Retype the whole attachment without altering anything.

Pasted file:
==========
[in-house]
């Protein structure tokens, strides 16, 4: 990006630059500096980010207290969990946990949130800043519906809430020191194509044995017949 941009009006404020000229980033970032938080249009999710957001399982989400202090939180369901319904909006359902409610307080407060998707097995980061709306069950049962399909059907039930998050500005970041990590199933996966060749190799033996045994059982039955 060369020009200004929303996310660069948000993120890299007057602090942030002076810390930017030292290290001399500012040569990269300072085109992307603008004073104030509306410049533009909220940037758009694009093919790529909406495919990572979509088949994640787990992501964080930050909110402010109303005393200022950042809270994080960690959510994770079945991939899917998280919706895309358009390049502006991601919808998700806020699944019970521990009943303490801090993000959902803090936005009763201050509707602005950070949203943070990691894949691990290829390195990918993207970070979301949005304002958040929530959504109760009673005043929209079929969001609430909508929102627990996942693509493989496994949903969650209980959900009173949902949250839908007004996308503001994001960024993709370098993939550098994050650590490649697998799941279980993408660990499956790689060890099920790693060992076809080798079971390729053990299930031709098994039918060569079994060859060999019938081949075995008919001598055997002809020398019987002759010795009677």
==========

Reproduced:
[in-house]
């Protein structure tokens, strides 16, 4: 990006630059500096980010207290969990946990949130800043519906809430020191194509044995017949 941009009006404020000229980033970032938080249009999710957001399982989400202090939180369901319904909006359902409610307080407060998707097995980061709306069950049962399909059907039930998050500005970041990590199933996966060749190799033996045994059982039955 060369020009200004929303996310660069948000993120890299007057602090942030002076810390930017030292290290001399500012040569990269300072085109992307603008004073104030509306410049533009909220940037758009694009093919790529909406495919990572979509088949994640787990992501964080930050909110402010109303005393200022950042809270994080960690959510994770079945991939899917998280919706895309358009390049502006991601919808998700806020699944019970521990009943303490801090993000959902803090936005009763201050509707602005950070949203943070990691894949691990290829390195990918993207970070979301949005304002958040929530959504109760009673005043929209079929969001609430909508929102627990996942693509493989496994949903969650209980959900009173949902949250839908007004996308503001994001960024993709370098993939550098994050650590490649697998799941279980993408660990499956790689060890099920790693060992076809080798079971390729053990299930031709098994039918060569079994060859060999019938081949075995008919001598055997002809020398019987002759010795009677």